Josh Clayton

Automatic Projections for Quick Vim Navigation

rails.vim is a Vim plugin allowing for templated file creation and quick navigation to areas of a Rails codebase that are context-based (e.g. navigating to a controller or migration) rather than filename-based. With tab-completion, one could navigate to e.g. app/models/person.rb in Vim by running :Emodel person (which tab-completes!)

While there are built-ins for common Rails navigation in rails.vim, I found myself:

  • looking for additional Rails navigation
  • wishing for a way to navigate similarly in non-Rails applications


projectionist.vim is a Vim plugin that brings templates, commands, and file patterns forward in a more abstract way via a configurable JSON format.

Imagine JSON configuration for a more agnostic RSpec project, decoupled from Rails, that lives in $APP_DIR/.projections.json:

  "spec/*_spec.rb": {
    "command": "spec",
    "template": [
      "require \"spec_helper\"",
      "RSpec.describe {camelcase|capitalize|colons} do",

Within vim, then, one could type :Espec thing and be taken to an existing spec/thing_spec.rb. Adding :Espec thing! would create that file using the template provided, with appropriate string transformations (so, the third line of the file would describe Thing).

Building JSON via Composable Project Types

The problem I face is I work with a few different languages and frameworks. While most of my time is spent in Rails, there are a handful of other types of projects I regularly work in.

I was looking for tooling that would build up these JSON files based on the project type, ideally in a composable way (e.g. Ruby + RSpec + Rails, assuming all project types were applicable), but nothing existed. I set out to build something from scratch, with three areas I'd identified:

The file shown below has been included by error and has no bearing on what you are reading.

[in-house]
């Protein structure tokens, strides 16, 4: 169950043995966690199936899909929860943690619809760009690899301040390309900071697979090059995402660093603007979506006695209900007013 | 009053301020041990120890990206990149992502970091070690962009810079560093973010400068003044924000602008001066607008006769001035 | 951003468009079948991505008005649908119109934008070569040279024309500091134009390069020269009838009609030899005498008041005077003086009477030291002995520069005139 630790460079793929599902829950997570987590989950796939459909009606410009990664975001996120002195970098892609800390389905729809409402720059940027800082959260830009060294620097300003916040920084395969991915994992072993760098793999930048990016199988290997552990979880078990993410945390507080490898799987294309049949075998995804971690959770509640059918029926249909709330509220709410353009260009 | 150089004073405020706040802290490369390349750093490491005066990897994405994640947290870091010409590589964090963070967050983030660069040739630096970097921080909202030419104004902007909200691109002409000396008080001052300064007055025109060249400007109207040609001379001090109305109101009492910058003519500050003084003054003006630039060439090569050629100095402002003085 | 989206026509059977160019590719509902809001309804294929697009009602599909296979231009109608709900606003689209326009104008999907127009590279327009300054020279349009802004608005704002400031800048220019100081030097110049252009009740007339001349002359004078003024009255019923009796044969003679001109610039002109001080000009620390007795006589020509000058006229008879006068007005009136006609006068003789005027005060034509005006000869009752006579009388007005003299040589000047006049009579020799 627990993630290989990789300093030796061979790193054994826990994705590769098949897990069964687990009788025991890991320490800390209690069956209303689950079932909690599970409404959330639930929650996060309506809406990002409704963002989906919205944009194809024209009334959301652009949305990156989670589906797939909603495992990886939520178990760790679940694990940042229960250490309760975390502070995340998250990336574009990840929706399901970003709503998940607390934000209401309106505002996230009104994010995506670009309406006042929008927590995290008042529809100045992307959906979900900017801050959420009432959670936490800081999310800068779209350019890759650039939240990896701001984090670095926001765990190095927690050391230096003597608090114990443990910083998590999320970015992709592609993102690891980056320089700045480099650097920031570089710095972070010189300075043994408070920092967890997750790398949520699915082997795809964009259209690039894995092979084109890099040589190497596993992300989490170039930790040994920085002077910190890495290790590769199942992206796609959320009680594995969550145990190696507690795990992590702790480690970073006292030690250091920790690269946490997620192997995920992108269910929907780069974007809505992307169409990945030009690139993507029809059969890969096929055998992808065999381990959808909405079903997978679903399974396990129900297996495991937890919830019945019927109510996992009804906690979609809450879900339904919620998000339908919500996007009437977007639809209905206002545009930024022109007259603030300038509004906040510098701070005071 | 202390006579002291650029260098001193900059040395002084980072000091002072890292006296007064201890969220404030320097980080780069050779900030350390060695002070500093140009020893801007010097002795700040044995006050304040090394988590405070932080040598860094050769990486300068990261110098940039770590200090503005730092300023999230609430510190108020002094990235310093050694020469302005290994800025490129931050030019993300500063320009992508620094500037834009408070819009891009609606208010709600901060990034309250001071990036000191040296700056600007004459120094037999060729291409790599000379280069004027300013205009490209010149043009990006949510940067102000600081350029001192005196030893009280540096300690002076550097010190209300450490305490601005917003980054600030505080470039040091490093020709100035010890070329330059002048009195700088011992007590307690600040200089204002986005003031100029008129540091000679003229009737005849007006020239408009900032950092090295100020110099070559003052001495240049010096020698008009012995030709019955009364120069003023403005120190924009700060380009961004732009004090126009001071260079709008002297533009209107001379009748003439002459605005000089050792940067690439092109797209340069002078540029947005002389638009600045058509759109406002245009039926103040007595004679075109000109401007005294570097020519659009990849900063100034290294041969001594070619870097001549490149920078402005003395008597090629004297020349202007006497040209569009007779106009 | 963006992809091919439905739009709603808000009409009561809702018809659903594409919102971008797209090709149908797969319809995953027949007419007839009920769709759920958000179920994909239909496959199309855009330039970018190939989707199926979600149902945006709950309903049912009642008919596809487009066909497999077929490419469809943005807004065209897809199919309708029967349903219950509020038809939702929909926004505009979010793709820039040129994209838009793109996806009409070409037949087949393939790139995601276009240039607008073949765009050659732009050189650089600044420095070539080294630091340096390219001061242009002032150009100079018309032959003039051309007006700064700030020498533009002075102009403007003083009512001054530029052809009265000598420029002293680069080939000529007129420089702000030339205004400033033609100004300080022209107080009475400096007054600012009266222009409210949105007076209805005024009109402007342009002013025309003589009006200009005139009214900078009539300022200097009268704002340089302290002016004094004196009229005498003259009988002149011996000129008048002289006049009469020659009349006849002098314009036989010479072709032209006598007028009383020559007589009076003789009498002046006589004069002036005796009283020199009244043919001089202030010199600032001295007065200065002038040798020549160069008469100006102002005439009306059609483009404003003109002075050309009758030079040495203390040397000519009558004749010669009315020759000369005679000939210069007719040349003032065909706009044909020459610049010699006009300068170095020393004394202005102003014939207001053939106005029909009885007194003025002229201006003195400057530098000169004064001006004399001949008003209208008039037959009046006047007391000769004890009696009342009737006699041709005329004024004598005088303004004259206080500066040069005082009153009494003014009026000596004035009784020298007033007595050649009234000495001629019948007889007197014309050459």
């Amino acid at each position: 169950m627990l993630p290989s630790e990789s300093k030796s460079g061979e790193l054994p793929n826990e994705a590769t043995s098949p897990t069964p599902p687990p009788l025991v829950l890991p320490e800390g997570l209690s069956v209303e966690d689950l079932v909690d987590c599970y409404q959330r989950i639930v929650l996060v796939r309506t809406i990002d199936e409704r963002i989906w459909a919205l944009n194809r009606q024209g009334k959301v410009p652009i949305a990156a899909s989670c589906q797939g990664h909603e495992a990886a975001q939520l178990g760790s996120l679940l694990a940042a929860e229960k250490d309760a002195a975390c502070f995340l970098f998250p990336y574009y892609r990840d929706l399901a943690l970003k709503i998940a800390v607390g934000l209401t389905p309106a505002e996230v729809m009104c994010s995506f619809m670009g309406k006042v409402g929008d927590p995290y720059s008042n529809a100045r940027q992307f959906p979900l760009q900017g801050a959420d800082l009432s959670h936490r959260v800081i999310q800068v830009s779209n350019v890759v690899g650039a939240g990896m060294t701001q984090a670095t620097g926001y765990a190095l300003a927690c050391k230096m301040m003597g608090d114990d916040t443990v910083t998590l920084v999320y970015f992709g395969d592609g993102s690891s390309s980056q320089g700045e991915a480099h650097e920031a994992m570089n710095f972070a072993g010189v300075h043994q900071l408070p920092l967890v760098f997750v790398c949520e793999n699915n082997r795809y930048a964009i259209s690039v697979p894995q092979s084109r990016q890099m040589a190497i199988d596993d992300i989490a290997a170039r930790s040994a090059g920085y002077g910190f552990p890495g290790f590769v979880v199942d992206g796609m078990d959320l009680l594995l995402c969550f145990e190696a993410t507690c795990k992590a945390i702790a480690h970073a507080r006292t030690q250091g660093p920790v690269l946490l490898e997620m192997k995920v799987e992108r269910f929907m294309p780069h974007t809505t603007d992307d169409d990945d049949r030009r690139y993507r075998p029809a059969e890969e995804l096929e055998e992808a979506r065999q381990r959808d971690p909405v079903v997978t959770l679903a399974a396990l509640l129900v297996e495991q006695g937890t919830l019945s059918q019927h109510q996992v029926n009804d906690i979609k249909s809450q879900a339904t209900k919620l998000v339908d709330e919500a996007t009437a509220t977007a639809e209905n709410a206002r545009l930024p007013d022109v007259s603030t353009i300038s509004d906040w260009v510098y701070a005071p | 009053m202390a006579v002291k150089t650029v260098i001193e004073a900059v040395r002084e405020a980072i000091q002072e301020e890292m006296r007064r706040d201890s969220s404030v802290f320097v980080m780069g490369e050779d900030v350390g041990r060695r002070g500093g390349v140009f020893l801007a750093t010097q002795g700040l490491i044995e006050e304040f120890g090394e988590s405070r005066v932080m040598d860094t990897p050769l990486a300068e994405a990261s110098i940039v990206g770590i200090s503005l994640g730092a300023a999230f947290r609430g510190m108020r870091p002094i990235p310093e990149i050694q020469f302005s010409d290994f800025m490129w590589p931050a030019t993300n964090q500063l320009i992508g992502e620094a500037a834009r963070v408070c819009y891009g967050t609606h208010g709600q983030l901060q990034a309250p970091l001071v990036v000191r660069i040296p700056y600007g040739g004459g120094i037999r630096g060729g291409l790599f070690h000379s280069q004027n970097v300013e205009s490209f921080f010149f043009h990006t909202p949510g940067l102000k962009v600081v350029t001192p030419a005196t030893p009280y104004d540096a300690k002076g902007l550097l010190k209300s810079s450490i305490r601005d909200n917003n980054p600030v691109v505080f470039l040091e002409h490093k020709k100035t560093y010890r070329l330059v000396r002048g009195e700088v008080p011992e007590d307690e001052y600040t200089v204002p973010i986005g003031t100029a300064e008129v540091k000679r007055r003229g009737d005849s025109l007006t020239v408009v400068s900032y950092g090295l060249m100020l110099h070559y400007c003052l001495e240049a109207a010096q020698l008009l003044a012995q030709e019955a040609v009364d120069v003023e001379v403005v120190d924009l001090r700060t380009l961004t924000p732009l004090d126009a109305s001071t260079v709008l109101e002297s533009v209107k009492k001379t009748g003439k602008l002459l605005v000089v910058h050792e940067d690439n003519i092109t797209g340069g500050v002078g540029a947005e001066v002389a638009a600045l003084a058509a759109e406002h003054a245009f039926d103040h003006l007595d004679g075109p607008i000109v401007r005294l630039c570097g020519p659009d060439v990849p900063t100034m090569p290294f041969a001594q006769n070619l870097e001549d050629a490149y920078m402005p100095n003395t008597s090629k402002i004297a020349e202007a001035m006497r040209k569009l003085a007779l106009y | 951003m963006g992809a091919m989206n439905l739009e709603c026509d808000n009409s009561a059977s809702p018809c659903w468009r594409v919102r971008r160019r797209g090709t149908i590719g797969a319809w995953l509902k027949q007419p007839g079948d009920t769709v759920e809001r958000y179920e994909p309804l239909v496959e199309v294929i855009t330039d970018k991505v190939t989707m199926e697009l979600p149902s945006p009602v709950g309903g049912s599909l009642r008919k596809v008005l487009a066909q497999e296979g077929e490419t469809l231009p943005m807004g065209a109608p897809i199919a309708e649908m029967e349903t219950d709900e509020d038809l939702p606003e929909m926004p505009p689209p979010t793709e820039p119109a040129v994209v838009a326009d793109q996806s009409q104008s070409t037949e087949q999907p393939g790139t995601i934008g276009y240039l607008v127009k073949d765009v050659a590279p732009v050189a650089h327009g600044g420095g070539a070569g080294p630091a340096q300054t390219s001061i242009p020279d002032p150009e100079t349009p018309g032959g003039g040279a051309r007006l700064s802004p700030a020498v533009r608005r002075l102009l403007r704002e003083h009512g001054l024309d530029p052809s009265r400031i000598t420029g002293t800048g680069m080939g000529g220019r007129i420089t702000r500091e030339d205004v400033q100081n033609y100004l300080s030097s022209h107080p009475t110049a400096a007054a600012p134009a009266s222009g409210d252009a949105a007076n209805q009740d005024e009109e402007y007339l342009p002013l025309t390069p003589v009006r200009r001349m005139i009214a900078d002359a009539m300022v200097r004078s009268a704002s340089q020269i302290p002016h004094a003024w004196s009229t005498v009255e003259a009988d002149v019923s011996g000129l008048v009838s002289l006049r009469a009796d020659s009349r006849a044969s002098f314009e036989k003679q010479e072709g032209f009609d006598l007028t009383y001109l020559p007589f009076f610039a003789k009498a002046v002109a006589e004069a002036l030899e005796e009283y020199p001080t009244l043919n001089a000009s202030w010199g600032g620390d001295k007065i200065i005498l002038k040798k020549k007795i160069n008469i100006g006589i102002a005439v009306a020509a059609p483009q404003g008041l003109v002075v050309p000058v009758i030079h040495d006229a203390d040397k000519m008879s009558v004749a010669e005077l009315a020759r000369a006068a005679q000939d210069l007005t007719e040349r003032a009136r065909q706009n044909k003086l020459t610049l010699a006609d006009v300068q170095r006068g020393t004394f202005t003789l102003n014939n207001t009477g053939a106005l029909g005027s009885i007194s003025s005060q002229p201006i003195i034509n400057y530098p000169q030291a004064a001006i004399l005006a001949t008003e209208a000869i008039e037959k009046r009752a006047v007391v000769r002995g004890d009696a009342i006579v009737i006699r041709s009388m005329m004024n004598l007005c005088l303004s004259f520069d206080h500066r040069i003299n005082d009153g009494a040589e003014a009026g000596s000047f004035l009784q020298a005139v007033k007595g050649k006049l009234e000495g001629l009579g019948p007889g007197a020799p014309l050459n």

1. A directory of JSON files - one per project type - that could be combined
  2. A script to determine, based on a directory structure, what project type(s) were relevant
  3. A hook into zsh that would run this script and, if a .projections.json was generated, save to disk

The Directory of JSON files

I found building the JSON files for projectionist.vim the most straightforward portion of this exercise. It seems unlikely there would be name conflicts around e.g. "routes" as you wouldn't have a Rails and Phoenix app coexist in the exact same directory.

My list of JSON files can be found in my dotfiles.

Composing JSON Payloads

Determining applicable project types is naive and based on presence of particular files. While rudimentary, it suits my needs.

The mechanisms for this are:

  1. build an empty list of project types
  2. look for various different files, and push the corresponding project type onto the list
  3. map over these project types to the actual JSON files from the projections directory
  4. use jq to reduce the JSON files into a single JSON payload and write to STDOUT

Roughly speaking, the net result is something like this:

#!/usr/bin/env bash



if [ -f "mix.exs" ]; then list+=('elixir'); fi
__router=(lib/*/router.ex lib/router.ex)
if [ -f "app/Main.hs" ]; then list+=('haskell'); fi
if [ -f "Rakefile" ]; then list+=('rake'); fi
if [ -f "spec/spec_helper.rb" ]; then list+=('rspec'); fi
if [ -f "config/routes.rb" ]; then list+=('rails'); fi
if [ -f "${__gemspec[0]}" ]; then list+=('ruby'); fi

while [ "x${list[count]}" != "x" ]; do
  files="$files $PROJECTIONS_PATH/${list[count]}.json"
  count=$((count + 1))

if [ $count -eq 0 ]; then exit 1; fi

jq -s 'reduce .[] as $item ({}; . * $item)' $files

The source of this file can be found in my dotfiles.

Hooking into Zsh to Write JSON on cding into a Directory

The final step in wiring this together is hooking into zsh's navigation to build JSON files automatically.

zsh makes this possible with the chpwd function.

The relevant JSON generation machinery for zsh is:

function chpwd {
  local v=$(projections)
  if [[ $? -eq 0 ]]; then
    echo $v > .projections.json

The source of this can be found in my dotfiles.

Wrapping Up

Now, every time I cd into a project, bin/projectionist gets run, generating a new .projections.json file. This ensures the commands made available via projectionist.vim are always relevant, making working with different types of projects a breeze!